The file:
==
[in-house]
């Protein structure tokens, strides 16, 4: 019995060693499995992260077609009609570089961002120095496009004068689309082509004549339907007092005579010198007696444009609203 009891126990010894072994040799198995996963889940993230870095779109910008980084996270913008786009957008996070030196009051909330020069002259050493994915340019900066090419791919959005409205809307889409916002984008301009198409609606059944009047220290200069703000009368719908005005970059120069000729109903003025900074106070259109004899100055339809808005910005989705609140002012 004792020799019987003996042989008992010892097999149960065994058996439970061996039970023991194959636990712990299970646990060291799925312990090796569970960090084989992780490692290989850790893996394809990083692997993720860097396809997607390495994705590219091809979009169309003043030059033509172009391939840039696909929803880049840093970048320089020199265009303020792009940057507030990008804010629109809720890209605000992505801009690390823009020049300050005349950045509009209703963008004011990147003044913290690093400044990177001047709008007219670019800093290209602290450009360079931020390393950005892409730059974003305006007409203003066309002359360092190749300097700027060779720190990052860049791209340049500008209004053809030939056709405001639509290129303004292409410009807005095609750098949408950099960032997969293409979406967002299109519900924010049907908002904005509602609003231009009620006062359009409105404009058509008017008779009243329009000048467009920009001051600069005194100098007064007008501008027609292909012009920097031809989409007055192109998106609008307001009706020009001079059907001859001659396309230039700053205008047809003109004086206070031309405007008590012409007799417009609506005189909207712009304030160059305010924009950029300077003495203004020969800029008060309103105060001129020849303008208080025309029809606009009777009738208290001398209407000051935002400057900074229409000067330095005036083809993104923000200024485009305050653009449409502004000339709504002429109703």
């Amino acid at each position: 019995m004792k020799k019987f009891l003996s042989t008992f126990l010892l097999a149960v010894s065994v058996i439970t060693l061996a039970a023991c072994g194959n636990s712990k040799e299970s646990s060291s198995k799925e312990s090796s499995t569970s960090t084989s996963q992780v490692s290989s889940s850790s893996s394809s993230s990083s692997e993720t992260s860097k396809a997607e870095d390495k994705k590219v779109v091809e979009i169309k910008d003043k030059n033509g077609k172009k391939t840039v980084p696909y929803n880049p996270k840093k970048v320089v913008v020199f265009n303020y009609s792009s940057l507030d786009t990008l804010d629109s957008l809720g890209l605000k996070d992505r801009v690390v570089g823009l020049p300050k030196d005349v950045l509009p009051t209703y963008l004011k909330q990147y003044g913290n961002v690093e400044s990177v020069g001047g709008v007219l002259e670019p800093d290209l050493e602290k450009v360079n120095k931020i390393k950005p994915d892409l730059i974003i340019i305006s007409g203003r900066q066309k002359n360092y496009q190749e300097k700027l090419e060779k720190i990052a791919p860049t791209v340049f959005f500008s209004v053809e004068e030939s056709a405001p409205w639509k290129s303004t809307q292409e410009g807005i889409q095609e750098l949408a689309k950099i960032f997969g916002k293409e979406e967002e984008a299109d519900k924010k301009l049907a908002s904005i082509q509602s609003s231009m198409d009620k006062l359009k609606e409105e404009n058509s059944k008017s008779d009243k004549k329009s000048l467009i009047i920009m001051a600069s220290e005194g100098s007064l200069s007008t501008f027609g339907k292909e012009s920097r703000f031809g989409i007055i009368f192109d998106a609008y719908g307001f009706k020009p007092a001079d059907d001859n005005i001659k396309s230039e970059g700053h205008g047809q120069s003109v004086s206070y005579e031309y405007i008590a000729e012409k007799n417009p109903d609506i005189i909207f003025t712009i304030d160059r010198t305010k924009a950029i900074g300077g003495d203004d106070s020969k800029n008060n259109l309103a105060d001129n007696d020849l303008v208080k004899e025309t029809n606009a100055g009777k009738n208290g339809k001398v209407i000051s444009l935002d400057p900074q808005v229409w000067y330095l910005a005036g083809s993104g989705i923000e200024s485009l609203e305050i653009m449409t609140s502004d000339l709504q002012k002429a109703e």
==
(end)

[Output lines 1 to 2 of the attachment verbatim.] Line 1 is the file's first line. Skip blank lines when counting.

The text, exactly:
[in-house]
């Protein structure tokens, strides 16, 4: 019995060693499995992260077609009609570089961002120095496009004068689309082509004549339907007092005579010198007696444009609203 009891126990010894072994040799198995996963889940993230870095779109910008980084996270913008786009957008996070030196009051909330020069002259050493994915340019900066090419791919959005409205809307889409916002984008301009198409609606059944009047220290200069703000009368719908005005970059120069000729109903003025900074106070259109004899100055339809808005910005989705609140002012 004792020799019987003996042989008992010892097999149960065994058996439970061996039970023991194959636990712990299970646990060291799925312990090796569970960090084989992780490692290989850790893996394809990083692997993720860097396809997607390495994705590219091809979009169309003043030059033509172009391939840039696909929803880049840093970048320089020199265009303020792009940057507030990008804010629109809720890209605000992505801009690390823009020049300050005349950045509009209703963008004011990147003044913290690093400044990177001047709008007219670019800093290209602290450009360079931020390393950005892409730059974003305006007409203003066309002359360092190749300097700027060779720190990052860049791209340049500008209004053809030939056709405001639509290129303004292409410009807005095609750098949408950099960032997969293409979406967002299109519900924010049907908002904005509602609003231009009620006062359009409105404009058509008017008779009243329009000048467009920009001051600069005194100098007064007008501008027609292909012009920097031809989409007055192109998106609008307001009706020009001079059907001859001659396309230039700053205008047809003109004086206070031309405007008590012409007799417009609506005189909207712009304030160059305010924009950029300077003495203004020969800029008060309103105060001129020849303008208080025309029809606009009777009738208290001398209407000051935002400057900074229409000067330095005036083809993104923000200024485009305050653009449409502004000339709504002429109703």